TREBELL. Shall I carry you?
AMY O’CONNELL. Don’t be silly. [She recovers her self-possession, gets up and goes to the window, then looks back at him and says very beautifully.] But the night’s beautiful, isn’t it?
He has her in his arms again, more firmly this time.
TREBELL. Make it so.
AMY O’CONNELL. [Struggling ... with herself] Oh, why do you rouse me like this?
TREBELL. Because I want you.
AMY O’CONNELL. Want me to...?
TREBELL. Want you to ... kiss me just once.
AMY O’CONNELL. [Yielding.] If I do ... don’t let me go mad, will you?
TREBELL. Perhaps. [He bends over her, her head drops back.] Now.
AMY O’CONNELL. Yes!
him on the mouth. Then he would release her, but
she clings again.
Oh ... don’t let me go.
TREBELL. [With fierce pride of possession.] Not yet.
She is fragile
beside him. He lifts her in his arms and carries
out into the darkness.
THE SECOND ACT
TREBELL’S house in Queen Anne Street, London. Eleven o’clock on an October morning.
TREBELL’S working room is remarkable chiefly for the love of sunlight it evidences in its owner. The walls are white; the window which faces you is bare of all but the necessary curtains. Indeed, lack of draperies testifies also to his horror of dust. There faces you besides a double door; when it is opened another door is seen. When that is opened you discover a writing table, and beyond can discern a book-case filled with heavy volumes—law reports perhaps. The little room beyond is, so to speak, an under-study. Between the two rooms a window, again barely curtained, throws light down the staircase. But in the big room, while the books are many the choice of them is catholic; and the book-cases are low, running along the wall. There is an armchair before the bright fire, which is on your right. There is a sofa. And in the middle of the room is an enormous double writing table piled tidily with much appropriate impedimenta, blue books and pamphlets and with an especial heap of unopened letters and parcels. At the table sits TREBELL himself, in good health and spirits, but eyeing askance the work to which he has evidently just returned. His sister looks in on him. She is dressed to go out and has a housekeeping air.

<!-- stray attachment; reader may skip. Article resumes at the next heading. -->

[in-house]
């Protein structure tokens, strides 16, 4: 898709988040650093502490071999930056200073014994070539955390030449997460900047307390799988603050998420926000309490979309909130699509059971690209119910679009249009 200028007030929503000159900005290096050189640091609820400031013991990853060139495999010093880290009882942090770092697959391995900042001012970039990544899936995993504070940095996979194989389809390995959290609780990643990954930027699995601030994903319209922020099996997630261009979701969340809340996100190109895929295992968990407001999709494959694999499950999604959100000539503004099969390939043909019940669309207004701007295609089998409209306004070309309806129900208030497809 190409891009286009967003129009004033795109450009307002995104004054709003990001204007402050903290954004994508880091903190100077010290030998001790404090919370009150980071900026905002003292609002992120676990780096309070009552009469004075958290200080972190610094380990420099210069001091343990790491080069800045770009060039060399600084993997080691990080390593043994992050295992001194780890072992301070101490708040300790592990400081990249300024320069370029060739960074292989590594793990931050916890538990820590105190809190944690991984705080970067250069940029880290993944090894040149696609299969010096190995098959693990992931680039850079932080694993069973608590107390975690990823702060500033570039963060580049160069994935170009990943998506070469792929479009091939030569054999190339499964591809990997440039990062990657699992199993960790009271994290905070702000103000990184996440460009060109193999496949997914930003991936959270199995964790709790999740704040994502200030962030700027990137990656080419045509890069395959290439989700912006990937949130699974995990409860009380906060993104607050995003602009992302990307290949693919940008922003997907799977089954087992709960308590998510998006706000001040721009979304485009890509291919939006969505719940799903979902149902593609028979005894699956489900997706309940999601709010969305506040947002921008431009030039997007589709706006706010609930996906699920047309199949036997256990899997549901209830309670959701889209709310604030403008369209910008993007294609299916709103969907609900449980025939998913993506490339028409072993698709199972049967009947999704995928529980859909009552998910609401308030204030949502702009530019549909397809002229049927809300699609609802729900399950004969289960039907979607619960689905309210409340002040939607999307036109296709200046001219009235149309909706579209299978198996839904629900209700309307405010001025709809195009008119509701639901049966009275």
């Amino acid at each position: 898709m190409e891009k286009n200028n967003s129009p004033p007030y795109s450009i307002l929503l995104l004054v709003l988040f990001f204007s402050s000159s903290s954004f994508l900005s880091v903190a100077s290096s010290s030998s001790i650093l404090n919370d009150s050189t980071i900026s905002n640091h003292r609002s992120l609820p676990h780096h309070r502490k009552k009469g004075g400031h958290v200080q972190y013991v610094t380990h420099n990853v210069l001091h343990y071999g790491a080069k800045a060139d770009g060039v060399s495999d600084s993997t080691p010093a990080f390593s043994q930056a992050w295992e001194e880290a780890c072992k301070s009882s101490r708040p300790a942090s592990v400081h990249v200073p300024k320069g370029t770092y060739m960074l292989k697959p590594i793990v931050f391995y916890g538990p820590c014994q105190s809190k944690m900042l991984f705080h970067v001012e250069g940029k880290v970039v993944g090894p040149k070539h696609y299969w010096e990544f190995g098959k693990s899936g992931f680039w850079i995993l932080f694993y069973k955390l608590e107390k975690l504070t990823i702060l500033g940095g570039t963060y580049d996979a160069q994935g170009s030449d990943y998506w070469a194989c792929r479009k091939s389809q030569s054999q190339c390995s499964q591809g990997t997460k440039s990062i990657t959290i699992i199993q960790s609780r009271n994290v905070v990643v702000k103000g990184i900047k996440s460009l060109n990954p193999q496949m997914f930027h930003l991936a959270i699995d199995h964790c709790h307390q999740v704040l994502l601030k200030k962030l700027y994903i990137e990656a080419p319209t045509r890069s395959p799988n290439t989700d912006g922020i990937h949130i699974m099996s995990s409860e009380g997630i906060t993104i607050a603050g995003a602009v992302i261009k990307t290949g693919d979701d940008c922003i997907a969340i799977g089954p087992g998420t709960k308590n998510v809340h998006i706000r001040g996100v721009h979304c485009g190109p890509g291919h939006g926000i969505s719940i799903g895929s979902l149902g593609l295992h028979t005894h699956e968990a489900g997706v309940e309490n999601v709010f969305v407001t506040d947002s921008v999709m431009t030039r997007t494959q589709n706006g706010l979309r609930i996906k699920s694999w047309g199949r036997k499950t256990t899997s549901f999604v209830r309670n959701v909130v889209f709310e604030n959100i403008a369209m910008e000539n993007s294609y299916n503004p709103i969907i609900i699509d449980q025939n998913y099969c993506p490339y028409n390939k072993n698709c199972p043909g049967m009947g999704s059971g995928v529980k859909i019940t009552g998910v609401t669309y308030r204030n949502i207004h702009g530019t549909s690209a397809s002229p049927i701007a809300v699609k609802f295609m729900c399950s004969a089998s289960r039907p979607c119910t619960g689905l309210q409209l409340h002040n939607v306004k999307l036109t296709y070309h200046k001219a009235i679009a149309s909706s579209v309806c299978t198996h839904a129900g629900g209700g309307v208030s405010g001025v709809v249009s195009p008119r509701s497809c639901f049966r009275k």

FRANCES. Are you busy, Henry?
TREBELL. More or less. Come in.
FRANCES. You’ll dine at home?
TREBELL. Anyone coming?
FRANCES. Julia Farrant and Lucy have run up to town, I think. I thought of going round and asking them to come in ... but perhaps your young man will be going there. Amy O’Connell said something vague about our going to Charles Street ... but she may be out of town by now.